Sources 

https://www.psychologytoday.com/us/blog/culture-shrink/201812/is-social-media-destroying-our-attention-spans

http://global.chinadaily.com.cn/a/202101/22/WS600a2710a31024ad0baa4577.html#:~:text=The%20explosion%20of%20social%20media,just%208%20seconds%20in%202013.

https://muckrack.com/blog/2020/07/14/how-declining-attention-spans-impact-your-social-media

Increased Drug and Alcohol Use during the Stay at Home Order

By Eleanor Kim

The Coronavirus pandemic has left the whole world isolated with very little to do aside from school or work. As the stay at home orders continue, individuals have been forced to find other means of coping or simply passing the time. Some individuals have found coping mechanisms that have ignited newfound purpose during such bleak times; however, others have embarked on less than beneficial pastimes, turning to drugs and alcohol as a means of “getting through” the pandemic. Cases of substance use disorder, or SUD, have skyrocketed since the official declaration of the COVID-19 pandemic with cases of patients who have experienced overdoses and other complications related to substance abuse increasing as well. In a recent survey conducted by the Center for Disease Control and Prevention, 13.3% of respondents stated that they have either started or increased substance use in order to cope with the stress and emotions caused by COVID-19 and the subsequent national emergency. With the world in such an unstable and worrisome state, it is not surprising to see individuals seek comfort in any way that they can, especially as those individuals face new and or preexisting stressors and anxieties through isolation.

As the pandemic continues, the surging mental health and substance abuse epidemics have shown to go hand in hand with one another. In fact, throughout the pandemic, there has been a 62% increase in worry, a 51% increase in sadness, a 51% increase in fear, and a 42% increase in loneliness. It was also revealed that within the past year, there has been a 32% increase for non-prescribed fentanyl, a 20% increase for methamphetamine, a 12.5% increase for heroine, a 10% increase for cocaine, as well as an 18% increase in suspected drug overdoses. These increases have not gone unnoticed. Those that already struggled with substance abuse or other mental health disorders have found stay at home orders increasingly difficult given the limited access to their usual treatment and support groups. Those who wish to begin receiving professional help with their substance use have had harder times finding adequate care given the decrease in in- and out-patient support and treatment over the past year. These limitations have fed into the increases in mental health struggles and SUD cases, leaving those who have been affected feeling desperate and out of control.

Substance abuse is not the answer to these difficult and isolating times. There is still hope for those who wish to seek other, more benevolent means of coping with the pandemic and for those who wish to begin treatment for their substance use disorder. Telehealth is one way that individuals with SUD, or other destructive coping mechanisms, can begin receiving professional help and therapy. Counselors and therapists are available to talk with you or anyone you know who may be dealing with substance use disorders during this time.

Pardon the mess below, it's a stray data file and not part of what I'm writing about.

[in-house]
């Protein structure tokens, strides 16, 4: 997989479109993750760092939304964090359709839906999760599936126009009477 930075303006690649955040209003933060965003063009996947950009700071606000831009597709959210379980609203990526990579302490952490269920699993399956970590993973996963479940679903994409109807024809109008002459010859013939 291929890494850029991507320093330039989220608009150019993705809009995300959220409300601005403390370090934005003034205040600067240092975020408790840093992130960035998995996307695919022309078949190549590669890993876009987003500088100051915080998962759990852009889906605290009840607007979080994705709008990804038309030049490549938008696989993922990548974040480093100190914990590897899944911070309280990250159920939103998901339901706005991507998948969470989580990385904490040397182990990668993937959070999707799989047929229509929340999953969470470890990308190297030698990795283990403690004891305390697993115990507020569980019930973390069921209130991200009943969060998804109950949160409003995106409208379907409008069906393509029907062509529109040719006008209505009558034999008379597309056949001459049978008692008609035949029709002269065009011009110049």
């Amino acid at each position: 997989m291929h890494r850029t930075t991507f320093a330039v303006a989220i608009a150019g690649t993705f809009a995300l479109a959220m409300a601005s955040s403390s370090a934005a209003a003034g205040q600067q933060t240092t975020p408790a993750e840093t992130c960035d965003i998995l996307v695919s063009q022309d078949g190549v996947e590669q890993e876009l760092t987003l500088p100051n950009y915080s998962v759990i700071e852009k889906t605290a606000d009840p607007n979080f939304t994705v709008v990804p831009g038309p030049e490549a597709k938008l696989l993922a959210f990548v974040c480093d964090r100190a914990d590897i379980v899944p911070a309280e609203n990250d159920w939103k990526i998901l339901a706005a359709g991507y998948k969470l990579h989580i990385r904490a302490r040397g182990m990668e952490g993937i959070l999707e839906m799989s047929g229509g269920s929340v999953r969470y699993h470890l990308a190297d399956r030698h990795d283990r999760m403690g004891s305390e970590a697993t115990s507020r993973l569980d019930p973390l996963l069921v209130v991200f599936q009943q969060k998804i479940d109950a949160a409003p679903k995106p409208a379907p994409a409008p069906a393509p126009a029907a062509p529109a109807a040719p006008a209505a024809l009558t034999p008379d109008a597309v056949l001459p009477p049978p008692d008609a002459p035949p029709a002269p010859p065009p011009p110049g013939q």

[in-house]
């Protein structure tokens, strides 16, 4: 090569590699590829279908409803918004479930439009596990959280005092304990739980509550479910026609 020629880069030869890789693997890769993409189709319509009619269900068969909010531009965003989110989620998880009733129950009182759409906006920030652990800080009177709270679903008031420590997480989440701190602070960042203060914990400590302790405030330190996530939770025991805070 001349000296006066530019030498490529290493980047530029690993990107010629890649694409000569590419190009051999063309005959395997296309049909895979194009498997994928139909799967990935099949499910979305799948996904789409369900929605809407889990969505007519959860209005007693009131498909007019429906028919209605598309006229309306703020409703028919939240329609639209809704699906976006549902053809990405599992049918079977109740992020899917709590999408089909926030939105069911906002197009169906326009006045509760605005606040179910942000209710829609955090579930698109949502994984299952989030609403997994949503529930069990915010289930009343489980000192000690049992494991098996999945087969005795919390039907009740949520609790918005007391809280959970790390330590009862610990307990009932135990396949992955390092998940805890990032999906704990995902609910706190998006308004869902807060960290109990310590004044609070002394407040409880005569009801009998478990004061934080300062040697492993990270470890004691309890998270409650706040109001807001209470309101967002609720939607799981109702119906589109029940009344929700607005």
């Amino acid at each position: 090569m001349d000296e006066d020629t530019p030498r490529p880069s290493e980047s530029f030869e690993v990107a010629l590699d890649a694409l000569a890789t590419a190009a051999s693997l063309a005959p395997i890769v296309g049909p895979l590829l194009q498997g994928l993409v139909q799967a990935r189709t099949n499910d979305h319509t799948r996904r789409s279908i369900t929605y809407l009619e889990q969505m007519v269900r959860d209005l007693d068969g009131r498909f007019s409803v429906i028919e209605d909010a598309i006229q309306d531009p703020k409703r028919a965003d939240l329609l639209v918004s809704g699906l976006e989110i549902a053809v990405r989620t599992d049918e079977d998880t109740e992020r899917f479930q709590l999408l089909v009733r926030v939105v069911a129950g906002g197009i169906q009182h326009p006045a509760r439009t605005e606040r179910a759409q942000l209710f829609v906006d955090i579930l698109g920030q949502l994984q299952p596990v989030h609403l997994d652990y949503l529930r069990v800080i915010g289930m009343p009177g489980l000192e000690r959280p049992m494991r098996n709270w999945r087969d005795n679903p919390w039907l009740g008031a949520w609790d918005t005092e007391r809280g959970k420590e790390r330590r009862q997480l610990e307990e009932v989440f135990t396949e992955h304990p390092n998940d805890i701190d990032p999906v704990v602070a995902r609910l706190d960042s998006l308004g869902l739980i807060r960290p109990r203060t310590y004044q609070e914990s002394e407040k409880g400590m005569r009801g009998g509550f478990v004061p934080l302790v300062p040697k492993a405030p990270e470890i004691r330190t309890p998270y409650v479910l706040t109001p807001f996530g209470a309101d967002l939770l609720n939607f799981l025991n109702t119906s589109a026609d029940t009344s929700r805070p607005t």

If you or someone you know is struggling with substance abuse, please contact our psychotherapy offices in New York or New Jersey to talk to one of our licensed professional psychologists, psychiatrists, psychiatric nurse practitioners, or psychotherapists at Arista Counseling & Psychotherapy. Contact our Paramus, NJ or Manhattan, NY offices respectively, at (201) 368-3700 or (212) 722-1920 to set up an appointment. For more information, please visit http://www.counselingpsychotherapynjny.com/.

Resources:

https://www.drugabuse.gov/about-nida/noras-blog/2020/09/addressing-unique-challenges-covid-19-people-in-recovery

https://www.ncbi.nlm.nih.gov/pmc/articles/PMC7219362/

https://www.ehstoday.com/covid19/article/21139889/drug-abuse-on-the-rise-because-of-the-coronavirus

https://www.cdc.gov/mmwr/volumes/69/wr/mm6932a1.htm

Image Source:

https://www.nbcnews.com/feature/nbc-out/covid-crisis-exacerbating-lgbtq-alcohol-abuse-studies-find-n1257008

Physician Burnout during a Global Pandemic

By Eleanor Kim

Physicians and nurses around the world have been at the front lines fighting the coronavirus and saving the lives of those infected. Now more than ever, citizens are coming to realize the importance of those within the medical field and the bravery that comes with entering medicine. That being said, there has been an immense amount of pressure placed upon healthcare workers, often causing stress, anxiety, and depression. At the end of the day, doctors, nurses, and other healthcare workers are humans and can feel the effects of burnout during such a heightened and high stakes moment in medical history.